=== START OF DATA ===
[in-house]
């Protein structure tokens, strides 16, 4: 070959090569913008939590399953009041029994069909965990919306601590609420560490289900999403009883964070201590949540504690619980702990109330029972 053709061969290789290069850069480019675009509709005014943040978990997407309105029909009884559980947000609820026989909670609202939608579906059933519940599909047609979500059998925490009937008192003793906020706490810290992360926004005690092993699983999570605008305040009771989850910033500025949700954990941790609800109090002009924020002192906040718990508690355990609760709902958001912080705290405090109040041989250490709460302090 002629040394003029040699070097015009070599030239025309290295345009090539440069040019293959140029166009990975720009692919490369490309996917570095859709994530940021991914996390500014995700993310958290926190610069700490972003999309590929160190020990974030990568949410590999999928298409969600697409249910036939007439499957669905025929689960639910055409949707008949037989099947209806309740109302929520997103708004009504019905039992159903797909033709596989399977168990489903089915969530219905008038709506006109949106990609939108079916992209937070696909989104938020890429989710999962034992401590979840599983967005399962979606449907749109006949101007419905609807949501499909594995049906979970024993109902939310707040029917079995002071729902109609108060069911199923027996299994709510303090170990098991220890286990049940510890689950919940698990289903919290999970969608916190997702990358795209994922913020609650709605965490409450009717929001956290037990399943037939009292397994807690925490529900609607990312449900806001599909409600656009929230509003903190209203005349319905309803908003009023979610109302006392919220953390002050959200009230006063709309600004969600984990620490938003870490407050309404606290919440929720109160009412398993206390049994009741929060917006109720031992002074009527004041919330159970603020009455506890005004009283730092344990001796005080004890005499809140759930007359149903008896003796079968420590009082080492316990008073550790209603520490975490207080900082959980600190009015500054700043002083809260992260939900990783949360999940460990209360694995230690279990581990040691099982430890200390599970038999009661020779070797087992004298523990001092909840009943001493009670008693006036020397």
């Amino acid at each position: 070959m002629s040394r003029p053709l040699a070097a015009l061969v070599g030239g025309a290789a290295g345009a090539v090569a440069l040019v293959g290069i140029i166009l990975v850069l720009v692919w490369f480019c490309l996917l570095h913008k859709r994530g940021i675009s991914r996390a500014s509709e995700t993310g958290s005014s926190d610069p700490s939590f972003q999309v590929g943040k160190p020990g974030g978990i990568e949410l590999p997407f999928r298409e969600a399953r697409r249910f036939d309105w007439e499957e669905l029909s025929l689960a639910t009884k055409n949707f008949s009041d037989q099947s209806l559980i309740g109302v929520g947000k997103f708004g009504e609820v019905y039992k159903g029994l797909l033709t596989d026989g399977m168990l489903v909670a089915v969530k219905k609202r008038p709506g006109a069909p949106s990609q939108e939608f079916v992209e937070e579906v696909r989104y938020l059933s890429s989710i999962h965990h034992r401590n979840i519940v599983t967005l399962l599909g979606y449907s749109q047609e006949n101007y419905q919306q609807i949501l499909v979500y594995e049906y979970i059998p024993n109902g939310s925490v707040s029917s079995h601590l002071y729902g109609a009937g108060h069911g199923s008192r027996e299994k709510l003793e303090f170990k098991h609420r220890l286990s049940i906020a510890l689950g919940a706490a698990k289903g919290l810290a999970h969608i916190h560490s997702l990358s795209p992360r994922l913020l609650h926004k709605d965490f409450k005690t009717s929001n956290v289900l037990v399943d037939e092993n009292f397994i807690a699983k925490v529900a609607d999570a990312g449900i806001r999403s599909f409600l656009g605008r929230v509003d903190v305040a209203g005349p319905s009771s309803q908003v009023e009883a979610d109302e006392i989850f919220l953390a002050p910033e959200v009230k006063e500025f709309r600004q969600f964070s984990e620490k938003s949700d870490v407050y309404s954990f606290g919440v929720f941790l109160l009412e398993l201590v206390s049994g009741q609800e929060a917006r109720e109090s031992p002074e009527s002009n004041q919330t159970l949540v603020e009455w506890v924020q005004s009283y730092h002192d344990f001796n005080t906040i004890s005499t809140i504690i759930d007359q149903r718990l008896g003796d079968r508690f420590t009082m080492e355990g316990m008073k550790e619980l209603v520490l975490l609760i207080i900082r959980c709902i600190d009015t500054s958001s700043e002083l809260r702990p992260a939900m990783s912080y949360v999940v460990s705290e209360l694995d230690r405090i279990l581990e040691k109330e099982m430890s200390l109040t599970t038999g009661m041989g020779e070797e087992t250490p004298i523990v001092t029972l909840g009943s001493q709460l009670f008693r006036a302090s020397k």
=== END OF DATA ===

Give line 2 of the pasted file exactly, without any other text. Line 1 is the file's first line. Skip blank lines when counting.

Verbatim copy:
């Protein structure tokens, strides 16, 4: 070959090569913008939590399953009041029994069909965990919306601590609420560490289900999403009883964070201590949540504690619980702990109330029972 053709061969290789290069850069480019675009509709005014943040978990997407309105029909009884559980947000609820026989909670609202939608579906059933519940599909047609979500059998925490009937008192003793906020706490810290992360926004005690092993699983999570605008305040009771989850910033500025949700954990941790609800109090002009924020002192906040718990508690355990609760709902958001912080705290405090109040041989250490709460302090 002629040394003029040699070097015009070599030239025309290295345009090539440069040019293959140029166009990975720009692919490369490309996917570095859709994530940021991914996390500014995700993310958290926190610069700490972003999309590929160190020990974030990568949410590999999928298409969600697409249910036939007439499957669905025929689960639910055409949707008949037989099947209806309740109302929520997103708004009504019905039992159903797909033709596989399977168990489903089915969530219905008038709506006109949106990609939108079916992209937070696909989104938020890429989710999962034992401590979840599983967005399962979606449907749109006949101007419905609807949501499909594995049906979970024993109902939310707040029917079995002071729902109609108060069911199923027996299994709510303090170990098991220890286990049940510890689950919940698990289903919290999970969608916190997702990358795209994922913020609650709605965490409450009717929001956290037990399943037939009292397994807690925490529900609607990312449900806001599909409600656009929230509003903190209203005349319905309803908003009023979610109302006392919220953390002050959200009230006063709309600004969600984990620490938003870490407050309404606290919440929720109160009412398993206390049994009741929060917006109720031992002074009527004041919330159970603020009455506890005004009283730092344990001796005080004890005499809140759930007359149903008896003796079968420590009082080492316990008073550790209603520490975490207080900082959980600190009015500054700043002083809260992260939900990783949360999940460990209360694995230690279990581990040691099982430890200390599970038999009661020779070797087992004298523990001092909840009943001493009670008693006036020397």